After 1.d4 d5 2.c4 c6 3.Nf3 Nf6 4.Nc3 e6 5.e3 Nbd7 6.Qc2 Bd6 White can play the so-called Shabalov-Shirov Gambit‎ with 7.g4!? on the grounds that 7...Nxg4 allows 8.Rg1 and the important g7 Pawn is going to fall. Of course this is not a forced win by White, but this Gambit puts certainly some pressure on Black.

My main question is: why is Black always playing 5...Nbd7 and 6...Bd6 (or in reverse order) and not 5...Bd6 and 6...0-0, after which 7.g4 could be more safely accepted with 7...Nxg4 (the g7 Pawn is no longer en prise after 8.Rg1)? Is there any particular reason for playing 5...Nbd7 or 6...Nbd7 before castling?

  • 1
    If Black plays 5... Bd6 instead of 5... Nbd7, then he can’t play the Meran
    – Jimmy360
    Jan 23, 2020 at 9:17
  • Sure, but he is not forced to play the Meran. The ...Bd6 system is quite playable, too. Jan 23, 2020 at 9:44

1 Answer 1


A lot of opening play is about what you are trying to avoid. While sharp, black does quite well against 7.g4. In reality, the quieter lines seem to have much more venom if the figures in Mega 2020 are to believed.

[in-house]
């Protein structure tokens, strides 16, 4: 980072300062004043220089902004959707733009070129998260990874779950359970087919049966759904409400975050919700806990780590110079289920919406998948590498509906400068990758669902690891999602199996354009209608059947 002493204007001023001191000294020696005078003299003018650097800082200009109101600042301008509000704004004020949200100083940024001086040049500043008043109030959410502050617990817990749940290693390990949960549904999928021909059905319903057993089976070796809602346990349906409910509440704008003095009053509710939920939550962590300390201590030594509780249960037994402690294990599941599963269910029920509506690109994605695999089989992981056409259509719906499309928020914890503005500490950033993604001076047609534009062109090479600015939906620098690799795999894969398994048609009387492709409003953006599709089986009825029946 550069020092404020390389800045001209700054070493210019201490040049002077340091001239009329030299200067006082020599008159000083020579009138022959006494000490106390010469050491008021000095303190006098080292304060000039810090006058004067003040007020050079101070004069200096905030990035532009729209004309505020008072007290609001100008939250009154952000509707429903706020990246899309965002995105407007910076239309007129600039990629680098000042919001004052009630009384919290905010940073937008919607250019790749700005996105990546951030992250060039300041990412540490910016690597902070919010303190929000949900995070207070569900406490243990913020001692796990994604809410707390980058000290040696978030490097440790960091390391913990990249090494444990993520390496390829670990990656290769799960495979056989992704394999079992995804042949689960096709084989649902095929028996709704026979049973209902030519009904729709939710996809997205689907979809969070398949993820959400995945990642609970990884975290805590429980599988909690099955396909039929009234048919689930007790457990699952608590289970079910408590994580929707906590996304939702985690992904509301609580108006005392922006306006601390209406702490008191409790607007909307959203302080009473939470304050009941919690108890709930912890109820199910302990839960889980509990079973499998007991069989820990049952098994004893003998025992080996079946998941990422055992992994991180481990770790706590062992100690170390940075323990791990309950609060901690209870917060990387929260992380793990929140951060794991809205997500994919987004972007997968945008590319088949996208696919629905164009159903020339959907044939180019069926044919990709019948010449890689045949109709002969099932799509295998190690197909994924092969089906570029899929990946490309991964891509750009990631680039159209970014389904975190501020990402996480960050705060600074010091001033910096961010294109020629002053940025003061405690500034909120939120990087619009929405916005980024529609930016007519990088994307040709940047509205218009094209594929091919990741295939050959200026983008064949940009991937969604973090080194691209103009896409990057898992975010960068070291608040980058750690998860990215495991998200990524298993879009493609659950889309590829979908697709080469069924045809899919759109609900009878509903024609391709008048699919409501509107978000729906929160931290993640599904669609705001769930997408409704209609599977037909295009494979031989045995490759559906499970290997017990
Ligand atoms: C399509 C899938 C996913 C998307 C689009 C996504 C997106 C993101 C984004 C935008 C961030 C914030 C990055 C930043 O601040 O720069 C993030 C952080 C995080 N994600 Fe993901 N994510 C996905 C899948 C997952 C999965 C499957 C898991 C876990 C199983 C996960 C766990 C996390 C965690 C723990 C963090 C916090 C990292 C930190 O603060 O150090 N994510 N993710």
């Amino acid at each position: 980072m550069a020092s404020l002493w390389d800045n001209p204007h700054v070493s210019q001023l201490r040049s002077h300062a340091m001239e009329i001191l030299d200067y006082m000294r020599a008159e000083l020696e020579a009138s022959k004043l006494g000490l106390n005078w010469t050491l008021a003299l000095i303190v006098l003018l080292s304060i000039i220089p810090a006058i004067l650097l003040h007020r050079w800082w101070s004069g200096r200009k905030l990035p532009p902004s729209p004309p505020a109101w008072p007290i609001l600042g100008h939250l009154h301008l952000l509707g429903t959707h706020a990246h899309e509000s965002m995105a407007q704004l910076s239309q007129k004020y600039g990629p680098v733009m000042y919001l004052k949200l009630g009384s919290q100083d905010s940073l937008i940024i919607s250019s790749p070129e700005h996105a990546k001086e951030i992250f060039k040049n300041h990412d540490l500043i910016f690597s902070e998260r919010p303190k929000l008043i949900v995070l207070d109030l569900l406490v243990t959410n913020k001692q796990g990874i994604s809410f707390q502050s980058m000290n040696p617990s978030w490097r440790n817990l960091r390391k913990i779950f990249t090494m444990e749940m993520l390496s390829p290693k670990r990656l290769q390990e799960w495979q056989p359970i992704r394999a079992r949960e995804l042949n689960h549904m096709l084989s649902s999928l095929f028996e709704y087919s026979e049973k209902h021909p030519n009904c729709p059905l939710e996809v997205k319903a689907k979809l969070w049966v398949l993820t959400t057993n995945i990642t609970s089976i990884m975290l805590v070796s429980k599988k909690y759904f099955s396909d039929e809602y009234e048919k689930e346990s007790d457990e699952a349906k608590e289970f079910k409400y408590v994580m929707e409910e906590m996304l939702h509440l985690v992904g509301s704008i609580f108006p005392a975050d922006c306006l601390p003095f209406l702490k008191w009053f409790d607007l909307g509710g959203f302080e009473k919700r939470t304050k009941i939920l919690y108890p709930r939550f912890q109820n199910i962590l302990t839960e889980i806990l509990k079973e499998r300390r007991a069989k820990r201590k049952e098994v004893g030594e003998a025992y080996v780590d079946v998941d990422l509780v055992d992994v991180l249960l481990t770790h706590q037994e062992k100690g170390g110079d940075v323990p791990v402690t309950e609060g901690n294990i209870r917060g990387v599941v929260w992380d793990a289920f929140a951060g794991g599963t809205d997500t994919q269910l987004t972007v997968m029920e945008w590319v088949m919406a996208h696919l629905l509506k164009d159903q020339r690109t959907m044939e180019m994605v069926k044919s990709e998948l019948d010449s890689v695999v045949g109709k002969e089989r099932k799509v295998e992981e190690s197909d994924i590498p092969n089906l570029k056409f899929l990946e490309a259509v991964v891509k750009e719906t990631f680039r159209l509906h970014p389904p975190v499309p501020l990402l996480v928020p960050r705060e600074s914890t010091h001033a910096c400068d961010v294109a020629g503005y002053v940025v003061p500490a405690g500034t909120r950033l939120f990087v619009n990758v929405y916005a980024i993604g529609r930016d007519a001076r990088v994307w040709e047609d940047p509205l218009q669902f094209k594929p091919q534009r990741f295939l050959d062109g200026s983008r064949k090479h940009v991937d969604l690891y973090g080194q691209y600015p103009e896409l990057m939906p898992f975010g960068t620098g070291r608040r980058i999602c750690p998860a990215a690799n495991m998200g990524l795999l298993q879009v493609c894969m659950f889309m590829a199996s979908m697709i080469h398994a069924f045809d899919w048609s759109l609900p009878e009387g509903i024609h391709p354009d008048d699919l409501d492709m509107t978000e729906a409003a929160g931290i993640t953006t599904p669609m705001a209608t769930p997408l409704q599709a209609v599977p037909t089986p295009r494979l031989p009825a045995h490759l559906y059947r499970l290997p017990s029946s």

In addition, with the move order you mention, white can get e4 in very early, or can play the Karpov line among other choices. The main line I am giving scores at 73.4% compared to only 56.2% for Shirov's g4. I think that g4 was a great surprise weapon, but now, it has been analyzed sufficiently with computers, and it no longer the great threat it once was. Black can respond with the best move, h6 instead of taking on g4.

 [FEN ""]

 1. d4 d5 2. c4 c6 3. Nf3 Nf6 4. Nc3 e6 5. e3 Bd6 (5... Nbd7 6. Qc2 Bd6 7. g4 {The Shirov Gambit.} h6!) 6. Bd3 (6. Qc2 O-O 7. Be2 Nbd7 8. O-O {Karpov's favorite line.}) 6... O-O 7. e4 dxe4 8. Nxe4 Nxe4 9. Bxe4 Nd7 10. O-O Nf6 11. Bc2

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